- Old Boras with 24mm Veloflex Roubaix tubulars: this is my favorite size tubular on the old Boras. Nice and stable. Good road feel. I like them. Straight down a descent its like you’re in a free fall. With the Cult bearings and narrow rims plus narrow tires the immediate speed was noticeable and any negative aero effect did not seem to be coming from the wheels for sure. But a little sketchier then I’d like to feel under my weight.
- Old Boras with 25mm Veloflex Arrenberg/Roubaix. Ok, but starting to feel like the tires are a tad big for the rim. Hence I prefer 24mm tubulars in the old Boras.
-New 2015+ Boras (24mm) with 25mm Arrenbergs/Roubaixs. Kind of the holy grail in wheels that I’ve ridden to date as far as I’m concerned. Great road feel. Good stability. Fantastic hubs/bearings. For all out straight line downhill speed the old Boras with narrow tires are probably the faster of the two but overall confidence is higher on the wider new 24mm Boras.
- New 2015+ Boras with 27mm Veloflex Vlanderens. Very nice tires. High volume. Ran at about 80psi for my weight. Very comfy but on the mushy feeling side. On the decent roads I ride I prefer the 25mm versions of Veloflex tubulars. Removed the Vlanderens and gave them to a friend.

So, what this has to do with Lightweights is that I would expect the newest 24mm wide Lightweights to be better than the old in terms of wheel to road stability, but they still have the wide spokes and tall hub flanges which have to be catching more air than the Boras spokes and essentially no “flanges”. I just have not ridden the newest versions in any conditions that I could verify this one way or another. Just set them up on a bike or two and rode them long enough to ensure that the brakes were adjusted perfectly. On Boras, you need to run the brake pads a little more open than you do with Lightweights but overall I prefer the Boras much more, and again, just don’t have enough time on the newest Lightweights to say for sure, but the overall characteristics of them which I think give them their less than stellar qualities in wind (wide spokes/deep thin hub flanges) are the same. Still, due to their wider width alone, they are probably more stable on the road. I’m basing that on the difference I felt going from old Boras to the new Boras, with both versions being similar in width to the old and new versions of the Lightweights. Unfortunately, I won’t be able to test them more thoroughly anytime soon since the friend with the new wider Lightweights returned them due to an unresolvable Creek and ended up with ENVE 3.4’s. And the lack of user serviceability of Lightweights is a huge negative to me as well.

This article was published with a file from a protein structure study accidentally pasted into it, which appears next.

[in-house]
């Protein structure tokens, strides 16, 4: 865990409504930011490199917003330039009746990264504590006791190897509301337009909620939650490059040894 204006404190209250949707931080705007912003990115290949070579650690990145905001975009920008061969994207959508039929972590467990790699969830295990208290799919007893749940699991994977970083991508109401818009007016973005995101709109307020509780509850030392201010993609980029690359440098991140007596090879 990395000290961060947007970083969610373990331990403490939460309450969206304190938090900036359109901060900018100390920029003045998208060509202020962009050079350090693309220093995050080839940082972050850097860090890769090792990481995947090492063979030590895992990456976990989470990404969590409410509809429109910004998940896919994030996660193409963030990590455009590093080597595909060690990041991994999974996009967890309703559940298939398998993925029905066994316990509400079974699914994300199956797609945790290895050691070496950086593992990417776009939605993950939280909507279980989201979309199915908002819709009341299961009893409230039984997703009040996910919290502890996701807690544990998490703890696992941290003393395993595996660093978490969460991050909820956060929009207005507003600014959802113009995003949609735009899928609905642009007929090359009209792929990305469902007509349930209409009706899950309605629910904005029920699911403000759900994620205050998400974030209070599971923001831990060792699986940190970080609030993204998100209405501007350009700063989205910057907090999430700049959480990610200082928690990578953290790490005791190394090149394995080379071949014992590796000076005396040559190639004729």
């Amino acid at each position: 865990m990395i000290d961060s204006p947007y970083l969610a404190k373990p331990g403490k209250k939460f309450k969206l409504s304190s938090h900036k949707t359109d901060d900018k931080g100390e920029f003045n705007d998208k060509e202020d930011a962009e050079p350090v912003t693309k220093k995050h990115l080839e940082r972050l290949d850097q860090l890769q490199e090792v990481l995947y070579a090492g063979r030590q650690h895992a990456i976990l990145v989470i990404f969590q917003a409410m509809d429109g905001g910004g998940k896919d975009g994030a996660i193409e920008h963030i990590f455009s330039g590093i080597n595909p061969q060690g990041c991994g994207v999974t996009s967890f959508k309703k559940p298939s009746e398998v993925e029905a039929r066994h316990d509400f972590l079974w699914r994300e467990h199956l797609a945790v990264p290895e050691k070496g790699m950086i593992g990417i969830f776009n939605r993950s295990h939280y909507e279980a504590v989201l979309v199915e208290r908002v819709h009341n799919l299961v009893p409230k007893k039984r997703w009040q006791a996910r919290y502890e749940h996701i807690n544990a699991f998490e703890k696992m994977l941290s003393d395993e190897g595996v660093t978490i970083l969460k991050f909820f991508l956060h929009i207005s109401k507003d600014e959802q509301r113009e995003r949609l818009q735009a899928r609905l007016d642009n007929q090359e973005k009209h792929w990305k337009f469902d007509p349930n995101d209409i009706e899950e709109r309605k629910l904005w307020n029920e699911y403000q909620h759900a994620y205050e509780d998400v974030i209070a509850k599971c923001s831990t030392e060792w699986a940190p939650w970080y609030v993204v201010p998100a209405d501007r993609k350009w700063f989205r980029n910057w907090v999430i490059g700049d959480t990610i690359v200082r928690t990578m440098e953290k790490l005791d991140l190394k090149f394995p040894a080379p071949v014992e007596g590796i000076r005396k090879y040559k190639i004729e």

It’s funny having this conversation now as I just trashed my rear wheel last week and now I’m waiting for the insurance payout, but thinking maybe by the time it comes through they won’t be in business anymore for me to get a set. And would I want to buy a set now if the company isn’t around if I need customer support in the future... so maybe I’ll be on bora’s myself soon too.

I was running them with Veloflex arenbergs myself. Really lovely tubs in my opinion. Im just shy of 6’4 and 77kg if that gives context to the way they may or should perform under those conditions. I take what you say about the flanges and wide spokes etc. It makes sense to me too. But like I say I’ve sort of been waiting the last year, expecting to get spooked at some point, but it just didn’t happen yet. I just came back from the alps which is where I crashed them. But for what it’s worth (long story) that was user error not the wheels. There’s times when I’m descending and and I’m heading towards an exposed area and I’m thinking ‘hear we go’. But it just doesn’t happen. Or the wind will pick up and I’m kind of thinking ‘‘this is it”. But again, the wheels are fine. That’s the third high mountain trip I’ve used those wheels for. Pyrenees once and twice to the alps. And every trip I start off a little tentative. But then as the trip goes on I get more and more confident in the wheels. Descending iseran I hit 50mph which is quick for me. But I never felt like I was on the edge if that makes sense. I always felt in control. I wouldn’t of even guessed I was going that fast but for looking at the computer after the ride. That’s why I’d be interested to hear from others on the 24 wide version. I don’t doubt the experience you guys have had on the narrower version because I’ve had very similar on other wheels. But it seems to me, at least from my small sample. That the 24e behaves itself much better.